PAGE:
Tax on service provided and received has been covered under Service Tax by the Government which is increasing on a fast track. From 12.36% to 14 then 14.5 and now 15% just in few years. On the other hand, the rate of VAT is considerably low.
The government prefers to bring all the services under the ambit of service tax to increase the government fund whereas the assessee wishes to get taxed under VAT to decrease the tax burden thereon.
If you are confused about the taxability of services under these two heads then you must go below to clear it out. Clarity between Service Tax and VAT.
Service Tax simply means tax on practically on all the services provided by the service provider. Service tax made a small beginning in July, 1994 where only service tax was imposed on 3 sector but it scope increased every year and more services were in the list of taxation service in section 65(105) of the Finance Act, 1994. By 2011 the list of service tax reached to 117 activities. Practically every activity came under the ambit of services therefore the definition of service came very vague and board. There was always a dispute about taxability of a particular activity and also its classification in a particular taxable head. Therefore in 2012 the concept of “Negative List of services” was introduced.
Negative list means that all the services except those in the negative list will be subject to service tax. There are 17 heads of services that are specified in the negative list. This does not mean that all services except those in the negative list will be automatically subject to service tax. In addition to the items included in the negative list, there will be exemptions, abatement and composition schemes.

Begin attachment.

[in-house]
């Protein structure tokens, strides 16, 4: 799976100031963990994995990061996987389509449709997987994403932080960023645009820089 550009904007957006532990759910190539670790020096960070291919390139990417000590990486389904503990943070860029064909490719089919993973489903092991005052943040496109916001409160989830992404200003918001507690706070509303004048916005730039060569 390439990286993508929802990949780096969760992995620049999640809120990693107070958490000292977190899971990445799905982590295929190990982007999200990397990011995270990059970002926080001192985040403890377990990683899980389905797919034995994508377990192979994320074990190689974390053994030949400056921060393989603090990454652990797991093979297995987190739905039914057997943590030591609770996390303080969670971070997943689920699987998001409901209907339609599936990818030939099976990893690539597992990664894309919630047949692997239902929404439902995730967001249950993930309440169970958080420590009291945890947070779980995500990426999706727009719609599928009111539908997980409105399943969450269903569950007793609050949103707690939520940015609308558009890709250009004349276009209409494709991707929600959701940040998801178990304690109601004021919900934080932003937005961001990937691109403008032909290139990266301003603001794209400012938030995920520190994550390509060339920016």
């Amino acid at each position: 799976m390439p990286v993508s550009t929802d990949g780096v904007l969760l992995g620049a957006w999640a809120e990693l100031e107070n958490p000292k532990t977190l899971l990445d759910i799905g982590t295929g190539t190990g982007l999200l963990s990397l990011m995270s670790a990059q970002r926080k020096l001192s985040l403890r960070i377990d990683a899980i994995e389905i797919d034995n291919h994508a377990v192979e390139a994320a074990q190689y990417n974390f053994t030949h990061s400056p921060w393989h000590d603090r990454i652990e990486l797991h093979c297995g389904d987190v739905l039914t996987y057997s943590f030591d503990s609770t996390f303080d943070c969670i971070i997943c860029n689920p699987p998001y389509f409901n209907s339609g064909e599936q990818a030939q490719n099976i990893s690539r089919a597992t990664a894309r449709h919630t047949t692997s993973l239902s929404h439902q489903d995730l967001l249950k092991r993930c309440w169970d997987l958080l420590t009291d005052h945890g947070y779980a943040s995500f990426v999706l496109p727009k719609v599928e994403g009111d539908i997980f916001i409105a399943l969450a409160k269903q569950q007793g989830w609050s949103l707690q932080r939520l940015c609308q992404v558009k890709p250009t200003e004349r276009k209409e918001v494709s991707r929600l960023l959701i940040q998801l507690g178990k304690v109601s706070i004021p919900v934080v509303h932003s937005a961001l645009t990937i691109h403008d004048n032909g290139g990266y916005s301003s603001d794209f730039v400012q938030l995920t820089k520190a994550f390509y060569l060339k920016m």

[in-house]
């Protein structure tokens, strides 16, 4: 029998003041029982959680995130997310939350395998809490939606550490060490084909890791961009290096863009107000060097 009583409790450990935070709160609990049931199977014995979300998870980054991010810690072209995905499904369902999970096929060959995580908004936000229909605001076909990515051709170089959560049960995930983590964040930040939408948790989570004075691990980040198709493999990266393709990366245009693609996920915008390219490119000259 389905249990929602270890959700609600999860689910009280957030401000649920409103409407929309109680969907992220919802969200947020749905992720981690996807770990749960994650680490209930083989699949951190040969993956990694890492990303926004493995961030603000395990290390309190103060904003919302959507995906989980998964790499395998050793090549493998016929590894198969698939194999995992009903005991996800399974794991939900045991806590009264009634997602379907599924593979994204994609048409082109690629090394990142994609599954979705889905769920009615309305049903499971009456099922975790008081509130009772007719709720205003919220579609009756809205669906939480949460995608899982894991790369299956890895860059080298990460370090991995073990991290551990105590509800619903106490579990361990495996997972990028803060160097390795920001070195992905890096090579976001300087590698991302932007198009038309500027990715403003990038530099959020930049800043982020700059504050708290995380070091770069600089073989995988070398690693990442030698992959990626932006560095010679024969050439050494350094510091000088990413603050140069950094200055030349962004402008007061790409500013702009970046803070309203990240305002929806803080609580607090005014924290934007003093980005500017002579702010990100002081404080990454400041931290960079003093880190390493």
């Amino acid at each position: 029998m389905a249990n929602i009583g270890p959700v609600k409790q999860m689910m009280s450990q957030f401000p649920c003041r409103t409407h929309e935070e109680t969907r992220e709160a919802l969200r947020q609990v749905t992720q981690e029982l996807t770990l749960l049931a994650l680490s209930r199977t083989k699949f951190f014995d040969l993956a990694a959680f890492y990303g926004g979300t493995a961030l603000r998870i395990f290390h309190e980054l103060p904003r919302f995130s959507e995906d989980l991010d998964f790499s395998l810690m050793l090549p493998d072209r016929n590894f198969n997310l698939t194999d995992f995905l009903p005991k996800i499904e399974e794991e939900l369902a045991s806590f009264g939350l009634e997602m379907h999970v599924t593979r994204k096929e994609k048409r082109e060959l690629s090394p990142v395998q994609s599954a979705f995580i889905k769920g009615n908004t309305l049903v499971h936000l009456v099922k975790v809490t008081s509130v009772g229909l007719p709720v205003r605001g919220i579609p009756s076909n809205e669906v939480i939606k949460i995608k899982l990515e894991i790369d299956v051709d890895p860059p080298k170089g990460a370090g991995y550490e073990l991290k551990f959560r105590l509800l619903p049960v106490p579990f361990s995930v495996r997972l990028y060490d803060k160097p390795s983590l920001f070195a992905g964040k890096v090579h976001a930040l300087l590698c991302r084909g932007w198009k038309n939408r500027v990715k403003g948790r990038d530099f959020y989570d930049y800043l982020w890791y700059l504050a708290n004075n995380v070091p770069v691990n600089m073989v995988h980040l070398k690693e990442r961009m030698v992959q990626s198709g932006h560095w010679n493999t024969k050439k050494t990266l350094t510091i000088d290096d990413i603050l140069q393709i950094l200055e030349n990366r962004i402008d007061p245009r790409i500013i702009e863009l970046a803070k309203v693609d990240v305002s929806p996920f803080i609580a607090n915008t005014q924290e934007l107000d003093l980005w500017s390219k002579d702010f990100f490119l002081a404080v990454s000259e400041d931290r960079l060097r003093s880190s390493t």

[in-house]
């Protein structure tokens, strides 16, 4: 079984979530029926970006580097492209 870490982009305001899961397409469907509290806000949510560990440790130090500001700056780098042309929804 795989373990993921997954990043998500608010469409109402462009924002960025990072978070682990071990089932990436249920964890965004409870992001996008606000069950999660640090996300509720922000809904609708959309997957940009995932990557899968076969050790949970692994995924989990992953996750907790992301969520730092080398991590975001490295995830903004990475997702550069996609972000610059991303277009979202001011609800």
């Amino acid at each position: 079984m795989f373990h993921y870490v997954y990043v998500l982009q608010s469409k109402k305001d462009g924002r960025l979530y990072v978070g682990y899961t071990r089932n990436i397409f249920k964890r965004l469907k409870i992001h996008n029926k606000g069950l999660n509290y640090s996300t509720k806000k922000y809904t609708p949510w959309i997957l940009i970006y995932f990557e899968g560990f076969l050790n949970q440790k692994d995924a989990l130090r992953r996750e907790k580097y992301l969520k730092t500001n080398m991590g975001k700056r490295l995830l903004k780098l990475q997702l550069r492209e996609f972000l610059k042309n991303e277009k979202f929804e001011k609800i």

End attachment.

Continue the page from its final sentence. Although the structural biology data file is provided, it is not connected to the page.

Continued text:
Rate of Service Tax
The service rate is 14% with no education cess or Secondary and Higher Education Cess.
Swachh Bahrat Cess
Swachh Bahrat Cess has been imposed from 2015 of 2% of value of taxable services. Though SBC is 2%, effective rate at which SBC payable is only 0.5%. This is in addition to the service tax. SBC is shown separately in invoice, payment, challans and service tax returns. All provisions relating to service tax, including provisions relating to refunds, exemptions, interest and penalty is applied to SBC also. This is levied and collected as service tax.
Krishi Kalyan Cess
In Budget 2016, FM Jaitely has increased the Service Tax @ 0.5% as Krishi Kalyan Cess. It will be levied on all taxable services. The same shall be effective from June 1, 2016. This shall be in addition to any cess or service tax leviable on such taxable services under Chapter V of the Finance Act, 1994, or under any other law for the time being in force. This cess basically means that any taxes paid on the inputs of the final service that you are providing, will be available to you as a Tax Credit.
Important Requirements of ‘Taxable Service’
Section 65B (44) of Finance Act, 1944 defines service tax. The important requirements of the service to be taxable are the follows:
- It should be activity
- Should be carried out by one person for another
- Activity should be for consideration.
- It should include declared services/ deemed service.